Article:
Figure 9 depicts the system problem elements according to the law of system completeness and energy conductivity.

Figure 9: Elements According to System
Completeness and Energy Flow

Which will be the most effective model of conflict? Which will provide a better performance for the main process? The main useful function of the main process is to provide the required drainage of water. Consider that the colander’s bottom can be pushed up outward to reach a blown out shape. In this case, the diameters of holes on the upper face of the bottom become so tiny that water cannot flow through them and so does not leave the colander.

Problem model

  • Conflicting pair: water and colander bottom
  • Intensified conflict 1: The colander’s bottom can be pushed outward up to reach a blown out shape. In this case, the diameters of holes on the bottom decrease. Pushing this condition to the limit, there are no holes at all so that water and food cannot leave the colander making a sort of dam.
  • Intensified conflict 2: The bottom is pushed inwards to create a concave surface inside the colander. The edges of the holes on the upper surface become bigger. Exaggerating this condition, imagine that water is drained quickly but any kind of food passes through too or gets trapped in the holes.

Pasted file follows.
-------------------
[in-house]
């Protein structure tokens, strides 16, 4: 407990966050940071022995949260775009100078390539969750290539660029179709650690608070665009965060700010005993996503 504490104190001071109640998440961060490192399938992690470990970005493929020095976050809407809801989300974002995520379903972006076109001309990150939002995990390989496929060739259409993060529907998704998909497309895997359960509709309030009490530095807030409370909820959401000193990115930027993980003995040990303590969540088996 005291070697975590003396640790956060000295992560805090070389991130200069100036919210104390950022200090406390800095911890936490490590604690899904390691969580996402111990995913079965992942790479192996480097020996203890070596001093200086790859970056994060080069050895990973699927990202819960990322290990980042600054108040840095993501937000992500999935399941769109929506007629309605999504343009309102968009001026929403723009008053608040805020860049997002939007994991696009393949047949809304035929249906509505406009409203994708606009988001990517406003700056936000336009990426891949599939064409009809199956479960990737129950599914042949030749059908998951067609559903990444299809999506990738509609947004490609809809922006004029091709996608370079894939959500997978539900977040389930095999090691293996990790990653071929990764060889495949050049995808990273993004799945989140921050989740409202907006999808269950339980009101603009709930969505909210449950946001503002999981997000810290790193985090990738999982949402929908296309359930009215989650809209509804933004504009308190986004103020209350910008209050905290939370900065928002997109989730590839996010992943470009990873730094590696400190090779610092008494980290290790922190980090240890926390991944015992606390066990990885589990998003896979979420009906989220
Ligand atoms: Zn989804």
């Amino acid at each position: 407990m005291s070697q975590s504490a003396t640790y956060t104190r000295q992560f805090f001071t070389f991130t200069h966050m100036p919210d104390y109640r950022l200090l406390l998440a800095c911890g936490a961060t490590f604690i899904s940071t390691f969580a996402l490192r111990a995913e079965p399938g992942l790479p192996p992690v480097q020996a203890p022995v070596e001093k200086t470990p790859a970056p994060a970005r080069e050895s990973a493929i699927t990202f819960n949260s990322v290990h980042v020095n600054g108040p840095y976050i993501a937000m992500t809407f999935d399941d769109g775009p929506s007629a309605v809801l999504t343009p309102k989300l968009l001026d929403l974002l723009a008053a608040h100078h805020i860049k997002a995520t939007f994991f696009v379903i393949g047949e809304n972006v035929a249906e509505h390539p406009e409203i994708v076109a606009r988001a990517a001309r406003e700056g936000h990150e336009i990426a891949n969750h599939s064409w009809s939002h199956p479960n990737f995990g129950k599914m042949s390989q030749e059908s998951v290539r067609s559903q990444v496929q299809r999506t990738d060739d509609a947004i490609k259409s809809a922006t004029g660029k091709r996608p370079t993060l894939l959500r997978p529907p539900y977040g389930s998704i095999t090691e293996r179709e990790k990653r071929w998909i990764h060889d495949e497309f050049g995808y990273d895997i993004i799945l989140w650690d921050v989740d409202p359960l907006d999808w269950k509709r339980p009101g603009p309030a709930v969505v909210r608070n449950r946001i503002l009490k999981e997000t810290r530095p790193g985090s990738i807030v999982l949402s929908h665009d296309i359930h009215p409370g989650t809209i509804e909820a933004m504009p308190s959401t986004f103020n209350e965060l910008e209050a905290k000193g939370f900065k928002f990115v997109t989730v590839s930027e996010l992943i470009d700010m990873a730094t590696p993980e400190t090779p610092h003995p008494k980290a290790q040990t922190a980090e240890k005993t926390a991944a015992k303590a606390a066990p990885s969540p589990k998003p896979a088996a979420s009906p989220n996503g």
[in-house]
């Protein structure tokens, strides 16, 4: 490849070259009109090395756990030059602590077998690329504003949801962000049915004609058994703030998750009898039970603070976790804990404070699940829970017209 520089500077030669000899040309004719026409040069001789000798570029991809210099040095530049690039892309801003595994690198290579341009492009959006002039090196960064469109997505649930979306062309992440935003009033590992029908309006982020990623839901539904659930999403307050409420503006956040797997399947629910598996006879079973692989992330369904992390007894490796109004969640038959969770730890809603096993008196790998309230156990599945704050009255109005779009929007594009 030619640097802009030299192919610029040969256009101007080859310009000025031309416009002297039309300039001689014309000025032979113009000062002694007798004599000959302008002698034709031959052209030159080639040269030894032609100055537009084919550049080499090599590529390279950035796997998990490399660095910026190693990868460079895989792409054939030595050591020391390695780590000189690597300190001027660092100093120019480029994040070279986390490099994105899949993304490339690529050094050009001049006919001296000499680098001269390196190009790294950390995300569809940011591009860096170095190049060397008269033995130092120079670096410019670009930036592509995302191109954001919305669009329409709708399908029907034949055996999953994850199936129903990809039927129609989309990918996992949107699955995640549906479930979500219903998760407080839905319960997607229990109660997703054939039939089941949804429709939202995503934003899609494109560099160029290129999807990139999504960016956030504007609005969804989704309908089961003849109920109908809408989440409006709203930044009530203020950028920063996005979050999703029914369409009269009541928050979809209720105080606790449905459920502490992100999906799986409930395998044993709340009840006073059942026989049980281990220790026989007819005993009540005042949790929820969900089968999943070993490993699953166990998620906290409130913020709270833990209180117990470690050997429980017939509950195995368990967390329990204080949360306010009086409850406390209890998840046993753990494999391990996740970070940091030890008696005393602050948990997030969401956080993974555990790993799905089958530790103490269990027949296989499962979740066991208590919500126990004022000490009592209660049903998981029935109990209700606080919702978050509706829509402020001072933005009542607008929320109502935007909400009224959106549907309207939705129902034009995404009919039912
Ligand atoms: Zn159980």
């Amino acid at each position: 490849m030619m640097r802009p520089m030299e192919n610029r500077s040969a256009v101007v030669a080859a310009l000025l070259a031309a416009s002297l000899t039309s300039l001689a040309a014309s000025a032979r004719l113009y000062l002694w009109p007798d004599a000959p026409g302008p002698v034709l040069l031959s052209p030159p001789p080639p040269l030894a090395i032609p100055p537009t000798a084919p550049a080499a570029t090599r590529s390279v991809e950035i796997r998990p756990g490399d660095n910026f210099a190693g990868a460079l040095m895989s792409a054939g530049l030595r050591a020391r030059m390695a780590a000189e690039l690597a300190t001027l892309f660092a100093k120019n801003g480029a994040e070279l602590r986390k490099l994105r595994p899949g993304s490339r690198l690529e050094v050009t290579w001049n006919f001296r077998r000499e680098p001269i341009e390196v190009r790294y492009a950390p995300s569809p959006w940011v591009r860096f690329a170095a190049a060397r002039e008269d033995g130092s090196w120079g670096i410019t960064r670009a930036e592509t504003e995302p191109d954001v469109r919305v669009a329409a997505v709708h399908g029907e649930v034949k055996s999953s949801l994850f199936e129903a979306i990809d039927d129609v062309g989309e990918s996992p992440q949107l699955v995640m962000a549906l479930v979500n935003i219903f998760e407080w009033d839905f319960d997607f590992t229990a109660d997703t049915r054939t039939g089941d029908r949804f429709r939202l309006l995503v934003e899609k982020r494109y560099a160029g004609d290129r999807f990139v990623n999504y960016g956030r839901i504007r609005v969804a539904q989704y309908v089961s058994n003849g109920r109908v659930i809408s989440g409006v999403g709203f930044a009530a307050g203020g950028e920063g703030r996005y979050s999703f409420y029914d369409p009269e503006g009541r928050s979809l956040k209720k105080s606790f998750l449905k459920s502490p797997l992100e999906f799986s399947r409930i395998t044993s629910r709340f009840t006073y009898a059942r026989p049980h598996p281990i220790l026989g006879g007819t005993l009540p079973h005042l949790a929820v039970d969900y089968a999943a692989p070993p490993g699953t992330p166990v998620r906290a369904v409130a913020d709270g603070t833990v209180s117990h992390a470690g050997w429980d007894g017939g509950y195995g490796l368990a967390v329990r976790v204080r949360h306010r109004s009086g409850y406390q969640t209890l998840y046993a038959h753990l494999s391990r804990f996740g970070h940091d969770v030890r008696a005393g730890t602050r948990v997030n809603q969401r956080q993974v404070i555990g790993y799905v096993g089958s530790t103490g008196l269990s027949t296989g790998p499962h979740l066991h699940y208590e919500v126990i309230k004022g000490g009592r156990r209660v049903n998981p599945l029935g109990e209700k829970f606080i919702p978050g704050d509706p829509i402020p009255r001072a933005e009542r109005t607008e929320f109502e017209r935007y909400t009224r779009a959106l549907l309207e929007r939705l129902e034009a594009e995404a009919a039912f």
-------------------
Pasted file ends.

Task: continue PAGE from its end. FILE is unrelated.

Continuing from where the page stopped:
• X-element: This must be found. It will preserve the ability of our colander’s bottom, which has now been pushed up outward to reach a blown out shape, to let water flow through the holes while trapping food.

Analyzing and describing the operational zone (OZ)

The area included between the negative and the positive zoned is defined as the operational zone. In this specific case this zone is formed by the holes – the cave – shown in Figure 10.

Figure 10: Operational Zone

The operational time of the available resources of time (Figure 11) are:

  • The time when conflict occurs (T1) and
  • The time before the conflict (T2).

Figure 11: Operational Time

a) time before the water is poured into the colander;
b) time length from the moment when water when the
water starts pouring into the colander till it leaves the
colander ( > 5 s) = the deluge

Available resources

At this stage, try to define the substance-field resources (SFR) of the analyzed system, environment and product:

  1. System (internal) resources
    • Internal surface
    • External surface
    • Holes
    • Water (hot)
    • Cooked food
  2. Available (external) resources
    • Gravity
  3. SFR of the super-system
    • Kitchen tools
    • Cooking pan

Ideal final result (IFR)-1

Next formulate and describe IFR-1 using the following pattern:



harmful action

water from staying inside the colander


operational time

the deluge


operational zone

the cave


keeps the tool’s ability to provide

keeps the bottom’s ability

useful action

to strain foodstuffs